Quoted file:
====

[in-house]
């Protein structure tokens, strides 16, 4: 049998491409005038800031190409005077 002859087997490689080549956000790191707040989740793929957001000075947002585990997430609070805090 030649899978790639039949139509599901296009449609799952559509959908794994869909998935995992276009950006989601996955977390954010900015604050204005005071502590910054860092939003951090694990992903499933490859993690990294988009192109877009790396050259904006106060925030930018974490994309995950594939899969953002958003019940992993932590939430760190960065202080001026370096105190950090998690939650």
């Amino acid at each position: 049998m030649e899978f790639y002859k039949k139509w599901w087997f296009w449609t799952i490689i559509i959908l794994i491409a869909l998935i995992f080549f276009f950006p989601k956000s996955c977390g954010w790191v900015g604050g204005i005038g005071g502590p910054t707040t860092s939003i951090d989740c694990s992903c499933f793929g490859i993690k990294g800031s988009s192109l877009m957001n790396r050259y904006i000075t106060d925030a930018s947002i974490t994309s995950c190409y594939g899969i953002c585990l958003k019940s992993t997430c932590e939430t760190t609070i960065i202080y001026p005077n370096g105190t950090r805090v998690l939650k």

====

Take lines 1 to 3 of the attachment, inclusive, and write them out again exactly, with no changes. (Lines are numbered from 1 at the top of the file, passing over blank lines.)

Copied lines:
[in-house]
């Protein structure tokens, strides 16, 4: 049998491409005038800031190409005077 002859087997490689080549956000790191707040989740793929957001000075947002585990997430609070805090 030649899978790639039949139509599901296009449609799952559509959908794994869909998935995992276009950006989601996955977390954010900015604050204005005071502590910054860092939003951090694990992903499933490859993690990294988009192109877009790396050259904006106060925030930018974490994309995950594939899969953002958003019940992993932590939430760190960065202080001026370096105190950090998690939650």
């Amino acid at each position: 049998m030649e899978f790639y002859k039949k139509w599901w087997f296009w449609t799952i490689i559509i959908l794994i491409a869909l998935i995992f080549f276009f950006p989601k956000s996955c977390g954010w790191v900015g604050g204005i005038g005071g502590p910054t707040t860092s939003i951090d989740c694990s992903c499933f793929g490859i993690k990294g800031s988009s192109l877009m957001n790396r050259y904006i000075t106060d925030a930018s947002i974490t994309s995950c190409y594939g899969i953002c585990l958003k019940s992993t997430c932590e939430t760190t609070i960065i202080y001026p005077n370096g105190t950090r805090v998690l939650k």